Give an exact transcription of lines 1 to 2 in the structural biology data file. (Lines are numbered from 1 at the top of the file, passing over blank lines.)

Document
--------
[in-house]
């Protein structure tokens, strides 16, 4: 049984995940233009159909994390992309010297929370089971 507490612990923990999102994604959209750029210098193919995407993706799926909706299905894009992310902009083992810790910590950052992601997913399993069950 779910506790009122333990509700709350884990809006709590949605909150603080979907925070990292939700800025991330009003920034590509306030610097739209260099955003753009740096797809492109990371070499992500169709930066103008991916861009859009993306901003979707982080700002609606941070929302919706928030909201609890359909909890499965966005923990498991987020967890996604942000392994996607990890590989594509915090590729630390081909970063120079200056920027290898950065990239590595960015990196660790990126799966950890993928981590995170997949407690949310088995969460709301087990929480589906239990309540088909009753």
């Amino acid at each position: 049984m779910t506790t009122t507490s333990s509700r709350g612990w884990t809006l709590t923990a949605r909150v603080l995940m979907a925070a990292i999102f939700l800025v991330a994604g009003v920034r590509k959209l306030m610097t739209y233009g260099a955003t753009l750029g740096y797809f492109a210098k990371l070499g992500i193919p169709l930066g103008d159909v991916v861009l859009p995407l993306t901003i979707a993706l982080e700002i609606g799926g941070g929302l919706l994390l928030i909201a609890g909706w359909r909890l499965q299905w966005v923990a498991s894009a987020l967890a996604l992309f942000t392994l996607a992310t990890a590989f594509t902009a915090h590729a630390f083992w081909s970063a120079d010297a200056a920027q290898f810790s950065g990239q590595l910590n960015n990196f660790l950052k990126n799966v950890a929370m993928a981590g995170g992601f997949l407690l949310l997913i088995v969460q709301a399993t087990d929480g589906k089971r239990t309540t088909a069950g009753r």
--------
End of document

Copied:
[in-house]
């Protein structure tokens, strides 16, 4: 049984995940233009159909994390992309010297929370089971 507490612990923990999102994604959209750029210098193919995407993706799926909706299905894009992310902009083992810790910590950052992601997913399993069950 779910506790009122333990509700709350884990809006709590949605909150603080979907925070990292939700800025991330009003920034590509306030610097739209260099955003753009740096797809492109990371070499992500169709930066103008991916861009859009993306901003979707982080700002609606941070929302919706928030909201609890359909909890499965966005923990498991987020967890996604942000392994996607990890590989594509915090590729630390081909970063120079200056920027290898950065990239590595960015990196660790990126799966950890993928981590995170997949407690949310088995969460709301087990929480589906239990309540088909009753």